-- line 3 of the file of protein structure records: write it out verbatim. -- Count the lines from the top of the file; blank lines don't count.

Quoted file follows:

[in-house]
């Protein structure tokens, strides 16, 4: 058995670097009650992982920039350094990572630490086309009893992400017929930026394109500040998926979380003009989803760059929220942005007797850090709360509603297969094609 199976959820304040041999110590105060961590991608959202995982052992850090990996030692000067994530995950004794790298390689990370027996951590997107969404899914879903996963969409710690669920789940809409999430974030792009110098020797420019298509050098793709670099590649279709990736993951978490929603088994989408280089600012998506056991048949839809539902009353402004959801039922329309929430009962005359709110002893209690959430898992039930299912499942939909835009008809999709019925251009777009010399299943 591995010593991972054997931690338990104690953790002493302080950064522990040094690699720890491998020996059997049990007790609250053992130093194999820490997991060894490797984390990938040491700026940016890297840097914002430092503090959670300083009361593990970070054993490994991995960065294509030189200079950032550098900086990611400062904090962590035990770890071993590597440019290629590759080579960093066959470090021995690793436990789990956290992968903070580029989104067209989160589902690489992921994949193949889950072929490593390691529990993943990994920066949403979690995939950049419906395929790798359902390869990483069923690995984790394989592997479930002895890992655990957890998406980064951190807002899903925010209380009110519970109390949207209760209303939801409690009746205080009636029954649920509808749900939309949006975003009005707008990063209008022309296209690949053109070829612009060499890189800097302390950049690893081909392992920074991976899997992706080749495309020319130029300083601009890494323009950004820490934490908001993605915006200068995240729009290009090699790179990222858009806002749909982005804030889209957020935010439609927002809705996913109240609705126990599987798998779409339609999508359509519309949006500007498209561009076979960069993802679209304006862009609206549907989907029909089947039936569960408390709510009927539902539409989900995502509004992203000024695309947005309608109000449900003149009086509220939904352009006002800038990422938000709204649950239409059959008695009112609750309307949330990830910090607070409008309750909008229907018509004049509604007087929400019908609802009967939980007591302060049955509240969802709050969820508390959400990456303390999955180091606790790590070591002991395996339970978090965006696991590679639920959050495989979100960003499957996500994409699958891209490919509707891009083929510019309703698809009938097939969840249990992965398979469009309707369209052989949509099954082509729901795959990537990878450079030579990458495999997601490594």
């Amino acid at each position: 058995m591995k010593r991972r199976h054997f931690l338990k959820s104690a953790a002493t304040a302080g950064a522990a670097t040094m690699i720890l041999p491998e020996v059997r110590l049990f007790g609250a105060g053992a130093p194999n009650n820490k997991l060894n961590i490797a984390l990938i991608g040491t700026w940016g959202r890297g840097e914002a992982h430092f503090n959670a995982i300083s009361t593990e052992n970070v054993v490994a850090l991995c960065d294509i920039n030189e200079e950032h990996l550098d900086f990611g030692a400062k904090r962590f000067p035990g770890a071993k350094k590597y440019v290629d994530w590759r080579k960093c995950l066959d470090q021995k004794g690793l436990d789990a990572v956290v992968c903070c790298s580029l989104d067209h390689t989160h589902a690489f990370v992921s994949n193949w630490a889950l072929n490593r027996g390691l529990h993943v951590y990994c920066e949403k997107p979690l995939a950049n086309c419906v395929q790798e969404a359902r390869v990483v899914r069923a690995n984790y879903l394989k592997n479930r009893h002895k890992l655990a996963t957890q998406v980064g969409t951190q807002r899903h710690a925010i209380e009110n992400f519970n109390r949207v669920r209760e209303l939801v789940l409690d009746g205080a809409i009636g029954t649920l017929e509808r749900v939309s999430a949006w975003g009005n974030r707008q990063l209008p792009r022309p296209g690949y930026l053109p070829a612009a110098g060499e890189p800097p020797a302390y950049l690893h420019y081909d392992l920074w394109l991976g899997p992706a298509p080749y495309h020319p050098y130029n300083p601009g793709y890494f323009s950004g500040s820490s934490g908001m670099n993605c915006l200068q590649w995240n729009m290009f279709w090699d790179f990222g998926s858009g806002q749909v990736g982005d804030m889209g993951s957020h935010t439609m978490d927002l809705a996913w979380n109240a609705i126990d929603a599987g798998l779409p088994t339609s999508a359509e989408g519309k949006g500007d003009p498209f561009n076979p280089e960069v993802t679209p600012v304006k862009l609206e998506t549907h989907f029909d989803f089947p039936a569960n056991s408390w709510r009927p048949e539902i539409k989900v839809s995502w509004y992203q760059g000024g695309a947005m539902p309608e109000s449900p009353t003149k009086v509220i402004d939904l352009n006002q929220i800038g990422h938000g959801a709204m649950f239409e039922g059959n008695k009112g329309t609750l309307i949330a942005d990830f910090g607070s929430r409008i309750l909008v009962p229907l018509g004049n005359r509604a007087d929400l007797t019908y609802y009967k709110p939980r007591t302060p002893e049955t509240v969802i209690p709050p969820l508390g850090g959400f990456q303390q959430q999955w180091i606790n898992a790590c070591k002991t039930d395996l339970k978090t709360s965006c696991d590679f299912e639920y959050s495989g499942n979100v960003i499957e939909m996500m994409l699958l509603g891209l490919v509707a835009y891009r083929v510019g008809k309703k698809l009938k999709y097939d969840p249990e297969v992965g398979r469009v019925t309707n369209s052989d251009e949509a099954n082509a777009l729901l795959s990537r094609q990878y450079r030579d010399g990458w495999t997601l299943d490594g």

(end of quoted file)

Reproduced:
């Amino acid at each position: 058995m591995k010593r991972r199976h054997f931690l338990k959820s104690a953790a002493t304040a302080g950064a522990a670097t040094m690699i720890l041999p491998e020996v059997r110590l049990f007790g609250a105060g053992a130093p194999n009650n820490k997991l060894n961590i490797a984390l990938i991608g040491t700026w940016g959202r890297g840097e914002a992982h430092f503090n959670a995982i300083s009361t593990e052992n970070v054993v490994a850090l991995c960065d294509i920039n030189e200079e950032h990996l550098d900086f990611g030692a400062k904090r962590f000067p035990g770890a071993k350094k590597y440019v290629d994530w590759r080579k960093c995950l066959d470090q021995k004794g690793l436990d789990a990572v956290v992968c903070c790298s580029l989104d067209h390689t989160h589902a690489f990370v992921s994949n193949w630490a889950l072929n490593r027996g390691l529990h993943v951590y990994c920066e949403k997107p979690l995939a950049n086309c419906v395929q790798e969404a359902r390869v990483v899914r069923a690995n984790y879903l394989k592997n479930r009893h002895k890992l655990a996963t957890q998406v980064g969409t951190q807002r899903h710690a925010i209380e009110n992400f519970n109390r949207v669920r209760e209303l939801v789940l409690d009746g205080a809409i009636g029954t649920l017929e509808r749900v939309s999430a949006w975003g009005n974030r707008q990063l209008p792009r022309p296209g690949y930026l053109p070829a612009a110098g060499e890189p800097p020797a302390y950049l690893h420019y081909d392992l920074w394109l991976g899997p992706a298509p080749y495309h020319p050098y130029n300083p601009g793709y890494f323009s950004g500040s820490s934490g908001m670099n993605c915006l200068q590649w995240n729009m290009f279709w090699d790179f990222g998926s858009g806002q749909v990736g982005d804030m889209g993951s957020h935010t439609m978490d927002l809705a996913w979380n109240a609705i126990d929603a599987g798998l779409p088994t339609s999508a359509e989408g519309k949006g500007d003009p498209f561009n076979p280089e960069v993802t679209p600012v304006k862009l609206e998506t549907h989907f029909d989803f089947p039936a569960n056991s408390w709510r009927p048949e539902i539409k989900v839809s995502w509004y992203q760059g000024g695309a947005m539902p309608e109000s449900p009353t003149k009086v509220i402004d939904l352009n006002q929220i800038g990422h938000g959801a709204m649950f239409e039922g059959n008695k009112g329309t609750l309307i949330a942005d990830f910090g607070s929430r409008i309750l909008v009962p229907l018509g004049n005359r509604a007087d929400l007797t019908y609802y009967k709110p939980r007591t302060p002893e049955t509240v969802i209690p709050p969820l508390g850090g959400f990456q303390q959430q999955w180091i606790n898992a790590c070591k002991t039930d395996l339970k978090t709360s965006c696991d590679f299912e639920y959050s495989g499942n979100v960003i499957e939909m996500m994409l699958l509603g891209l490919v509707a835009y891009r083929v510019g008809k309703k698809l009938k999709y097939d969840p249990e297969v992965g398979r469009v019925t309707n369209s052989d251009e949509a099954n082509a777009l729901l795959s990537r094609q990878y450079r030579d010399g990458w495999t997601l299943d490594g």